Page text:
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Employer Health Insurance Mandates and the Risk of Unemployment

Author

Listed:
  • Katherine Baicker
  • Helen Levy

Abstract

Employer health insurance mandates form the basis of many health care reform proposals. Proponents make the case that they will increase insurance, while opponents raise the concern that low-wage workers will see offsetting reductions in their wages and that in the presence of minimum wage laws some of the lowest wage workers will become unemployed. We construct an estimate of the number of workers whose wages are so close to the minimum wage that they cannot be lowered to absorb the cost of health insurance, using detailed data on wages, health insurance, and demographics from the Current Population Survey. We find that 33 percent of uninsured workers earn within $3 of the minimum wage, putting them at risk of unemployment if their employers were required to offer insurance. Assuming an elasticity of employment with respect to minimum wage increase of -0.10, we estimate that 0.2 percent of all full-time workers and 1.4 percent of uninsured full-time workers would lose their jobs because of a health insurance mandate. Workers who would lose their jobs are disproportionately likely to be high school dropouts, minority, and female. This risk of unemployment should be a crucial component in the evaluation of both the effectiveness and distributional implications of these policies relative to alternatives such as tax credits, Medicaid expansions, and individual mandates, and their broader effects on the well-being of low-wage workers.
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Suggested Citation

  • Katherine Baicker & Helen Levy, 2008. "Employer Health Insurance Mandates and the Risk of Unemployment," Risk Management and Insurance Review, American Risk and Insurance Association, vol. 11(1), pages 109-132, March.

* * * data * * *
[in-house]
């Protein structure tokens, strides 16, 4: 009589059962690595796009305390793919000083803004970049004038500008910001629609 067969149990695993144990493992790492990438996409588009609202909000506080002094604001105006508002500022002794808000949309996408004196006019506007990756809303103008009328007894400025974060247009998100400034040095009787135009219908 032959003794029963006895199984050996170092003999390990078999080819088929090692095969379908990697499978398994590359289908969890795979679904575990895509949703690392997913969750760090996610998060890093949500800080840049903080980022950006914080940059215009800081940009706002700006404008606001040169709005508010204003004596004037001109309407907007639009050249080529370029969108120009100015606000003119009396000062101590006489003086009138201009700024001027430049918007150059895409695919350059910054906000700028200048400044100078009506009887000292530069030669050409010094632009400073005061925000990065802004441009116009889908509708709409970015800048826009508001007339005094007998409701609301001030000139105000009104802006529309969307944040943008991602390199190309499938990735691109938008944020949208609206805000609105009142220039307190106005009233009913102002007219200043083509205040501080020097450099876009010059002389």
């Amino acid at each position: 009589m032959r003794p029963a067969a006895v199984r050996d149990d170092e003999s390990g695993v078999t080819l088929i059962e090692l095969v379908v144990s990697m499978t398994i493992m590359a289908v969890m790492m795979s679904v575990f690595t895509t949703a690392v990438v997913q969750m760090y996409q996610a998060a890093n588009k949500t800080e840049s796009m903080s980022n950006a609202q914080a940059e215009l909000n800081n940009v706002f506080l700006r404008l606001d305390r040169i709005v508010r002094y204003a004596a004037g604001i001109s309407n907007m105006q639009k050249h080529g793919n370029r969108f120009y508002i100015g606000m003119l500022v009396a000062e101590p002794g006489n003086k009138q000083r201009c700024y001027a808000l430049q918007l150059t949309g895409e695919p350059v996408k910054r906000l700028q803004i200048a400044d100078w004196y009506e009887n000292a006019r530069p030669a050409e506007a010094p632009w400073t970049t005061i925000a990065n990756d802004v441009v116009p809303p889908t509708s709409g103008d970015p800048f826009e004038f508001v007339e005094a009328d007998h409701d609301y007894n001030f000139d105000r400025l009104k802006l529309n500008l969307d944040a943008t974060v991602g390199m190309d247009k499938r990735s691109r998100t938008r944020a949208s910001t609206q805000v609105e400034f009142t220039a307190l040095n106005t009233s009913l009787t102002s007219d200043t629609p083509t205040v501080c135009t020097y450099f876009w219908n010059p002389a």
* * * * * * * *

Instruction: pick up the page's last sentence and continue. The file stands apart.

• Handle: RePEc:bla:rmgtin:v:11:y:2008:i:1:p:109-132
    DOI: j.1540-6296.2008.00133.x
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    References listed on IDEAS

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    1. Katherine Baicker & Amitabh Chandra, 2006. "The Labor Market Effects of Rising Health Insurance Premiums," Journal of Labor Economics, University of Chicago Press, vol. 24(3), pages 609-634, July.
    2. Brown, Charles, 1999. "Minimum wages, employment, and the distribution of income," Handbook of Labor Economics,in: O. Ashenfelter & D. Card (ed.), Handbook of Labor Economics, edition 1, volume 3, chapter 32, pages 2101-2163 Elsevier.
    3. Jonathan Gruber & Ebonya Washington, 2003. "Subsidies to Employee Health Insurance Premiums and the Health Insurance Market," NBER Working Papers 9567, National Bureau of Economic Research, Inc.
    4. Andrew Dyke & Carolyn J. Heinrich & Peter R. Mueser & Kenneth R. Troske & Kyung-Seong Jeon, 2006. "The Effects of Welfare-to-Work Program Activities on Labor Market Outcomes," Journal of Labor Economics, University of Chicago Press, vol. 24(3), pages 567-608, July.